When it comes to searching for your soul mate, you can pay a steep price not only in time but in emotional distress.
I normally talk about the pain of staying in the wrong relationship by saying;
The pain of leaving is almost always greater than the pain of staying. But the pain of staying is permanent while the pain of leaving is temporary.
Today, let’s take a different perspective of the emotional price of dating and relationships. Let’s look at the cost of choosing poorly vs. the cost of waiting.
We normally associate most emotional pain with the breaking up of a long-term relationship or a marriage that ends in divorce.
What about the pain that we’ve all felt while dating? Loneliness, longing for companionship, the fear of never finding someone to love us, or growing old alone are just a few. These are all emotions that have an impact on you.
What are some of the costs of waiting?
Almost none of us wants to remain alone…at least not for long. We all go through periods in our single lives when alone just feels better than being with someone especially if it’s the wrong one.
For the most part though, everyone wants to have someone in their lives. This is natural. It’s the way God designed us.
Waiting on your soul mate can take an emotional toll and it can run the gamut from having the blues to full blown depression.
It’s frustrating to have a seemingly endless string of one-and-done dates. If you’re lucky enough to make it through the first round something else pops up that makes the potential relationship a no go.
You might recognize one of your deal breakers or you might have one of theirs. Either way, it ends almost as quickly as it started.
You start to question yourself. Am I too picky? What’s wrong with me? Why can’t I find a great guy or gal? What am I missing?
All this frustration and disappointment can weigh heavily on you. It may not seem like it now but, your efforts aren’t being wasted.
To put this experience in a different perspective, each bad date, each short-term relationship allows you to get to know yourself just a little bit better.
You’re able to peel back layers and uncover parts of you that have been hidden or repressed for many years. It also helps you clarify what’s important to you in a relationship and what isn’t.
What are some of the costs of settling?
The first thing that comes to my mind is that you’ll never be with your soul mate. You’ll always wonder if there was someone better.
In any relationship there will be good times especially early on. Over time though, you start to wonder if this is all there is.
You may become resentful of your mate and maybe even of yourself for making a poor choice in someone to marry.
The problems start to pile up and usually start with poor communication. You’re not able to share what’s on your heart for fear of starting an argument.
Or maybe it’s a lack of chemistry. The sex may have been great in the beginning and when you look back, you recognize that’s all you had in common. This never is a foundation for a solid relationship.
Depression and anger can set in when your relationship or marriage continues to spiral downward.
There are resources to help you fix broken marriages and relationships. It takes a lot of time, effort, and commitment from both of you. Sadly, it’s usually just one of you that really wants to put in any significant effort.
The divorce rate for second, third, fourth marriages skyrockets with each successive marriage. You can pretty much count on a 60% to 80% failure rate. Those aren’t good odds.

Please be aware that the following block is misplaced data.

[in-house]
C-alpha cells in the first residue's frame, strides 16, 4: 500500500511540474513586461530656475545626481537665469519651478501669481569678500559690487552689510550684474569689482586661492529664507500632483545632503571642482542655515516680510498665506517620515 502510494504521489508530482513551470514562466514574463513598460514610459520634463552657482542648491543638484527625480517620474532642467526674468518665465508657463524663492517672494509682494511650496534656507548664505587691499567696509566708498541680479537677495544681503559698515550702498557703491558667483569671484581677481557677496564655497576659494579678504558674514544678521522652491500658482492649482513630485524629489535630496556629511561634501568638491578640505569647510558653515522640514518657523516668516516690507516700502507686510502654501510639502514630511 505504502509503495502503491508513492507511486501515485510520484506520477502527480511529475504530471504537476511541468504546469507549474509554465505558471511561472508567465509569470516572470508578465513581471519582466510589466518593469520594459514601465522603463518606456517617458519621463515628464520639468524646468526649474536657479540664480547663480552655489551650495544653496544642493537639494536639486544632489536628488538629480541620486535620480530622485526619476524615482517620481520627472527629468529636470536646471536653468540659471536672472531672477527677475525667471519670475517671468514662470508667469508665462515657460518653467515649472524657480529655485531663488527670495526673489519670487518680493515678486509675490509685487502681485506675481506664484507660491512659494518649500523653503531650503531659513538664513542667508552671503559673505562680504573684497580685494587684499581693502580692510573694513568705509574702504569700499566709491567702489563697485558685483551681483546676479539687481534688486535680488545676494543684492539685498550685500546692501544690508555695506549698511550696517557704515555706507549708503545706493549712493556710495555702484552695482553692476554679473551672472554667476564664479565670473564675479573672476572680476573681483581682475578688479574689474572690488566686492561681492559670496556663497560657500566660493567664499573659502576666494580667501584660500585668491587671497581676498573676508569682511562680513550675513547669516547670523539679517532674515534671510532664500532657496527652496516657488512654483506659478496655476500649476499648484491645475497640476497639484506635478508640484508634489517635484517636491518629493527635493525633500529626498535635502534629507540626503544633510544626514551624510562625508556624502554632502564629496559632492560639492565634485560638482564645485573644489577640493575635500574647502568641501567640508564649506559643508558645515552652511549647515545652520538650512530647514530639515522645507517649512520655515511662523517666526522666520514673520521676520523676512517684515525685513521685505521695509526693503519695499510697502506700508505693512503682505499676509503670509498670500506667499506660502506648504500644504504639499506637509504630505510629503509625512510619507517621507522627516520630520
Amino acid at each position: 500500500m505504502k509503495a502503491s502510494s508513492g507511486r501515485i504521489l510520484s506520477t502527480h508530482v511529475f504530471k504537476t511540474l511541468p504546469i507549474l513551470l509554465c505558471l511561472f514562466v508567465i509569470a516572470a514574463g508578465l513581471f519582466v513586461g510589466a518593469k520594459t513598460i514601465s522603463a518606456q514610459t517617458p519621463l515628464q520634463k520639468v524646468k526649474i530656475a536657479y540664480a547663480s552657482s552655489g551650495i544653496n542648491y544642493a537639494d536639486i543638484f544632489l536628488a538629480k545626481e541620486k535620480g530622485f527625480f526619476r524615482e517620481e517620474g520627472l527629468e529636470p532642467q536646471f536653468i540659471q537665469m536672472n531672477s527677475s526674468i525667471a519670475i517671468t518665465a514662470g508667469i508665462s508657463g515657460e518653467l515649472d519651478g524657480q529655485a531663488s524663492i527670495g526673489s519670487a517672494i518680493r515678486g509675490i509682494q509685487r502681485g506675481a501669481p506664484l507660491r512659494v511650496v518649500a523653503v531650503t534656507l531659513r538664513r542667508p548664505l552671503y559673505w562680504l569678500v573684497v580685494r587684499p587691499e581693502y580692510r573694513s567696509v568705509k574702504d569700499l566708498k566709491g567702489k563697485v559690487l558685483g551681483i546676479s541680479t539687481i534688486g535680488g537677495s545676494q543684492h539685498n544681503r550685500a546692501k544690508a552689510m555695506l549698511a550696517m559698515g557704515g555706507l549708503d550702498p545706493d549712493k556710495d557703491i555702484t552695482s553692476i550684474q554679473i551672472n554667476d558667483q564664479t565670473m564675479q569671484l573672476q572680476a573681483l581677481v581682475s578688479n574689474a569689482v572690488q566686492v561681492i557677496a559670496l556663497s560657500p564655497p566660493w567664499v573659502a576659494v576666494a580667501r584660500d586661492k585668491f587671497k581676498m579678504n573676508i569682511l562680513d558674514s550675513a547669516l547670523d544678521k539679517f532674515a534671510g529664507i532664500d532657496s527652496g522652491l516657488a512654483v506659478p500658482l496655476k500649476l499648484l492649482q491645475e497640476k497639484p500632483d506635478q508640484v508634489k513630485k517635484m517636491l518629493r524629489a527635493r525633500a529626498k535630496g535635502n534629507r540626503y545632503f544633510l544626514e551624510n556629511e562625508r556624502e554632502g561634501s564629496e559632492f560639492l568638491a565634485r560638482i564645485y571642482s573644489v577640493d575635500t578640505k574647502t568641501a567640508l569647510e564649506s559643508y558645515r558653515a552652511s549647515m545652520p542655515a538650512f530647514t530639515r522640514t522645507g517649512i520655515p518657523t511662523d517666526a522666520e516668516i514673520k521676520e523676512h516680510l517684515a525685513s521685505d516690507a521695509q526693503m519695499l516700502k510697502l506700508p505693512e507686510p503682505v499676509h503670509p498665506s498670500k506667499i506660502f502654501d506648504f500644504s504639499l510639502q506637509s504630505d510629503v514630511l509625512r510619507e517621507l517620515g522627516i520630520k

With odds like that, the emotional, physical, and financial toll goes up dramatically too.
When a marriage ends in divorce there is a high price to pay. Panic attacks, insomnia, depression, grinding teeth, tense muscles, back ache, stiff neck, brain fog, and chronic crying are just a few of the potential side effects.
Sudden weight loss or gain is also common. Alcohol or substance abuse can be triggered by the stress of divorce.
Having to start over financially, especially later in life, can be one of the most stressful challenges. Supporting your family on one income where there used to be two is a daunting task.
Children are impacted at any age. Whether they’re younger children at home or adult children out on their own, they rarely want to see their parents get a divorce.
Turn the odds in your favor.
Waiting and not settling takes time and effort too. Learn what you want and what is unacceptable in your next relationship.
Don’t let family or friends talk you into dating before you’re emotionally ready. Listen to your gut instinct. If it doesn’t feel right then it isn’t.
Pay attention to the very first signs of trouble. It will only get worse over time.
The next time you start to think you can’t have it all, come back and re-read this blog. Think about the life you genuinely want and deserve.
Is the temporary happiness of being in a mediocre relationship now worth sacrificing so much of your future?
Finally, don’t let all of your past experiences make you bitter. Life isn’t always fair. It’s about persevering during the rough times and basking in the joy of the great times.
If you’re patient, if you’re determined to not settle, and you’re actively dating, you will eventually find your soul mate.
If you need help I have resources for you.
My book, Dating Backward, is a great resource to start with. With it you can learn (or relearn) the basics of dating and the fundamentals of all great relationships.
Also, consider personal coaching. Usually in just a couple of sessions I can help you see the areas that need to be addressed and help you move forward into healthier, happier relationships.
Email me at Rick@RickSoetebier.com to schedule your personal coaching session.
I hope I’ve given you some ideas to make healthier dating and relationship decisions today. I’ll see you next week. Until then, have a great and blessed day.